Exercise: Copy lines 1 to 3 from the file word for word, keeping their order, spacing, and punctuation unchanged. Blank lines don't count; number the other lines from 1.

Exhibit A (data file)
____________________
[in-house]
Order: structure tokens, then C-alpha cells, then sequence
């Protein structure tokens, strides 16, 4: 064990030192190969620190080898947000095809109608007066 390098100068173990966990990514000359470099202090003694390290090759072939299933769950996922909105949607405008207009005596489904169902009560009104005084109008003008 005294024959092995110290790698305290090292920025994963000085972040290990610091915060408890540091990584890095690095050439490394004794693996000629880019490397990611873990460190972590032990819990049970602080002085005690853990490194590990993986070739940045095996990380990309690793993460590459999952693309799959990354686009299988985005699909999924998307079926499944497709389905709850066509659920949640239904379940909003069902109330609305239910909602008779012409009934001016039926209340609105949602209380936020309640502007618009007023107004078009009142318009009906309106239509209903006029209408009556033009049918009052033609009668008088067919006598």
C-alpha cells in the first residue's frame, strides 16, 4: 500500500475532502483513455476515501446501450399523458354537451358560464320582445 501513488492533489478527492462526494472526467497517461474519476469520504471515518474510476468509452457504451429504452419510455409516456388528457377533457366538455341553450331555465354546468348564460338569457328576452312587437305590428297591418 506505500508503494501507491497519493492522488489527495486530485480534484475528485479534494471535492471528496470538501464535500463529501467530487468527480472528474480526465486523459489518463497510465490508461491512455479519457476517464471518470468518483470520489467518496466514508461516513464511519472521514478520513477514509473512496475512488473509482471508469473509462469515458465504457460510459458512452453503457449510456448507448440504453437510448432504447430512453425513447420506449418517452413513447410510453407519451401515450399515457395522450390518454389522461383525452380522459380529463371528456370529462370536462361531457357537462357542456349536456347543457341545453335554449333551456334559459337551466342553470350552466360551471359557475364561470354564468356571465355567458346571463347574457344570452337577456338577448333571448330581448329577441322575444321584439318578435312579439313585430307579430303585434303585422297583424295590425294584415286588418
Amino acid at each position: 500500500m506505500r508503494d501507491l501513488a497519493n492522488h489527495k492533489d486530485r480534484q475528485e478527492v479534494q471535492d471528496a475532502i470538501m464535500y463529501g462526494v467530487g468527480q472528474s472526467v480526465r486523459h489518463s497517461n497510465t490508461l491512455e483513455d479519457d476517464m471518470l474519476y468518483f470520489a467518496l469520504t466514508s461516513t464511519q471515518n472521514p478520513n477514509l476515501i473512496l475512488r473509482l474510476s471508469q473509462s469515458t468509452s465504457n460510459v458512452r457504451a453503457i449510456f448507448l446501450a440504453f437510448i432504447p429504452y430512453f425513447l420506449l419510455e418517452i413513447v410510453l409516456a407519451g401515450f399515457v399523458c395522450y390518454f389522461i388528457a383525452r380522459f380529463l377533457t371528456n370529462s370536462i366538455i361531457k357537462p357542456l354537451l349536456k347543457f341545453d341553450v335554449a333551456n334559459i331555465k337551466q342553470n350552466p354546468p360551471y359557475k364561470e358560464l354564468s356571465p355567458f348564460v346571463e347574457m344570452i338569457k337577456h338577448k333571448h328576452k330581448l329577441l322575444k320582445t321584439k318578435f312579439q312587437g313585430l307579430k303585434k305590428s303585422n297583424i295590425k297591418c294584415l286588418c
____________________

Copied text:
[in-house]
Order: structure tokens, then C-alpha cells, then sequence
């Protein structure tokens, strides 16, 4: 064990030192190969620190080898947000095809109608007066 390098100068173990966990990514000359470099202090003694390290090759072939299933769950996922909105949607405008207009005596489904169902009560009104005084109008003008 005294024959092995110290790698305290090292920025994963000085972040290990610091915060408890540091990584890095690095050439490394004794693996000629880019490397990611873990460190972590032990819990049970602080002085005690853990490194590990993986070739940045095996990380990309690793993460590459999952693309799959990354686009299988985005699909999924998307079926499944497709389905709850066509659920949640239904379940909003069902109330609305239910909602008779012409009934001016039926209340609105949602209380936020309640502007618009007023107004078009009142318009009906309106239509209903006029209408009556033009049918009052033609009668008088067919006598």